snlmurphy1

Brittany Murphy: Thoughts on the Saturday Night Live, December 5, 2009 Sketch

In response to Brittany Murphy’s recent death, NBC has pulled a clip from Hulu depicting Brittany Murphy (as played by Abby Elliott), appearing on the Weekend Update section of the December 5, 2009 broadcast of Saturday Night Live. What follows is the sketch presented in a manner that transforms it from its original medium (video) and therefore permits this to fall under the fair use principle. I have appended commentary near the end of this post to ensure that it will not be confused as a replica of the original material and I invite readers to cut and paste this transformative representation to any and all blogs and news organizations, so that people can be informed of what NBC is attempting to hide from the public. This representation is presented for noncommercial and educational purposes.

snlmurphy1TITLE CARD: BRITTANY MURPHY

SETH MEYERS: It was reported this week that actress Brittany Murphy was fired from her upcoming film, The Collar, from being a detriment to production and…oh no.

BRITTANY MURPHY: Seeeeeeeeeth.

SETH MEYERS: Brittany Murphy.

snlmurphy2BRITTANY MURPHY: Seth, I’m really honored to be here, hosting Saturday Night Live.

[It is worth observing that Abby Elliott’s performance of Murphy involves keeping her lower jaw down and moving her head left to right, as if Brittany Murphy is mentally handicapped. Her two palms remain flat against the newsdesk.]

SETH MEYERS: No, no, Brittany, you’re not hosting.

BRITTANY MURPHY: [idiotic laugh] Yeeaaaaaaaaaaaaaaaahhhh.

SETH MEYERS: I thought you were shooting a movie right now.

BRITTANY MURPHY: Yeeaaaaaaaaaaaaaaaahhhh. They fired me. [idiotic laugh] Yeeaaaaaaaaaaaaaaaahhhh.

snlmurphy3[More head bobbing left and right from Slate. This is, as one would expect, your typically stupid one-note SNL sketch.]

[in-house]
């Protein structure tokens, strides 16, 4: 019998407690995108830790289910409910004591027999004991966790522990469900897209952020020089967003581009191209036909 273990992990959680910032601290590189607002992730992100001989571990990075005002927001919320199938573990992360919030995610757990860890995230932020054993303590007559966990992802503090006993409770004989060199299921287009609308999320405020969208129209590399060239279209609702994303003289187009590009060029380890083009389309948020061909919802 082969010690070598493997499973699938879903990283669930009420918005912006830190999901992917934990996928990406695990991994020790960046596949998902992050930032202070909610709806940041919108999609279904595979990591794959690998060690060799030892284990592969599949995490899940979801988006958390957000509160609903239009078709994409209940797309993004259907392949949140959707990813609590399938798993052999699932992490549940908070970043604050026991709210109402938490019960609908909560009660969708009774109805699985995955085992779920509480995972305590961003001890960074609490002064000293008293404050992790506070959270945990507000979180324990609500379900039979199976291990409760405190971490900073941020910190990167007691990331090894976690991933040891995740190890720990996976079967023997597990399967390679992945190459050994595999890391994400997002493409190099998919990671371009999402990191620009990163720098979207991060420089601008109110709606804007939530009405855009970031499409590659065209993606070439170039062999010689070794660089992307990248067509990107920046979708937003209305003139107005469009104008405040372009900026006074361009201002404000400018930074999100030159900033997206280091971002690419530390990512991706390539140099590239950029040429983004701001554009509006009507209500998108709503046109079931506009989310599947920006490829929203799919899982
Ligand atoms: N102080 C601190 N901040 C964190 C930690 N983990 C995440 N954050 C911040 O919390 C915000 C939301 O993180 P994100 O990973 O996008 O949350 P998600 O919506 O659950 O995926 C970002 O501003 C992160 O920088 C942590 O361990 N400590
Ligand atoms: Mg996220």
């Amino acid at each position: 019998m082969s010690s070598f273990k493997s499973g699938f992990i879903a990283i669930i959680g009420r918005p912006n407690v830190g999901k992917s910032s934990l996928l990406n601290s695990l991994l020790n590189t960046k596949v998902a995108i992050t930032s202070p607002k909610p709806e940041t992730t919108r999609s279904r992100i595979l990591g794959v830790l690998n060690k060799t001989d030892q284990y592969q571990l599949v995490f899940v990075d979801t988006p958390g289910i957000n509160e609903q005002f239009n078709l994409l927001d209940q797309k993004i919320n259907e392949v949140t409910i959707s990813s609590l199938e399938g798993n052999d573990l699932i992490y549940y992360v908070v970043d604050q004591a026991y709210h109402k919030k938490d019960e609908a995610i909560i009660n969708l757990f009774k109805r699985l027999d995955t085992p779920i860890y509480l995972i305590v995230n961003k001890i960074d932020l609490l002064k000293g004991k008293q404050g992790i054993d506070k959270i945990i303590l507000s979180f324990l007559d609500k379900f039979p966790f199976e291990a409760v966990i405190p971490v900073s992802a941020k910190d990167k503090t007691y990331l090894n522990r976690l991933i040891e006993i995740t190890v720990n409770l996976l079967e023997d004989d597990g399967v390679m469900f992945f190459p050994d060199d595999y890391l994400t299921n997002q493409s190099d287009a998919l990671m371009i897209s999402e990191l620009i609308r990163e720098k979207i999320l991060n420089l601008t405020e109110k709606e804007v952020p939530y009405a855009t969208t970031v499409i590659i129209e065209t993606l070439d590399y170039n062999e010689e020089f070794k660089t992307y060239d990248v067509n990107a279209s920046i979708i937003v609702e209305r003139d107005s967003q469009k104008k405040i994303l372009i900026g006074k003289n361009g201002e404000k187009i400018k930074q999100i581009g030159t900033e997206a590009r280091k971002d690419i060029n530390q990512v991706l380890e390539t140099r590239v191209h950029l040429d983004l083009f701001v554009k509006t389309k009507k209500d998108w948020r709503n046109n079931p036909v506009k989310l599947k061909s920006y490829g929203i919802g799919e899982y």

SETH MEYERS: Brittany, that’s really too bad.

BRITTANY MURPHY: It’s not bad, Seth. I got a plan. When the movie comes out, I’m going to go to the theater and say, “Booooooooooooooooooo!!!!!!” (small idiotic laugh) And then the audience will join in and say, “Booooooooooooooooooo!!!!!!” And the director will say, “Awwwwwwwwww dag!” And then I’ll be all, “Told you!” Best plan ever. (idiotic laugh) Yeeaaaaaaaaaaaaaaaahhhh.

SETH MEYERS: I wouldn’t call that the best plan ever.

BRITTANY MURPHY: (shouting) Ladies and gentlemen, Blink 182.

SETH MEYERS: (slamming his desk) You are not the host, Brittany Murphy.

BRITTANY MURPHY: Yeeaaaaaaaaaaaaaaaahhhh.

SETH MEYERS: (sarcastically) Yeeaaaaaaaaaaaaaaaahhhh.

BRITTANY MURPHY: I’ll never tell.

snlmurphy4[Elliott then slides on her chair stage right and off camera.]

SETH MEYERS: Brittany Murphy everybody! (raises eyebrow in dubious belief)

* * *

COMMENTARY: Aside from the sketch’s bad timing, there are numerous problems with the concept. Beyond the sketch’s failure to establish a legitimate reason as to why Brittany Murphy should be the target of satire (presumably the sketch writer simply believed Murphy to be idiotic), and beyond the sophomoric reliance upon “Yeaaaaaaaaahhh!” and the news that she gets kicked off of film sets, it is simply not funny. If the audience is presented with a character and the character exists solely to be offered for an audience’s scorn, then we are not dealing with a character, but a flat and one-dimensional archetype. We certainly need more than junior high school verbal tics in order to either (a) relate to the character or (b) have some reason to scorn the character. We must understand the character’s motivations. And those motivations need to be presented without judgment. (In this case, Meyers exists to confirm the audience response, leaving no room for thought on the part of the audience member.) These qualities are what makes memorable comedy. What are the motivations here? Confusion and apparent stupidity. Nothing more. Not even stupidity combined with arrogance, which makes for a ripe satirical target. What made Tina Fey’s performance as Sarah Palin so memorable was that she presented us with merely a replica of the genuine article. This may say more about the failure of SNL writers to come up with original material or it may demonstrate the maxim that truth is stranger than fiction.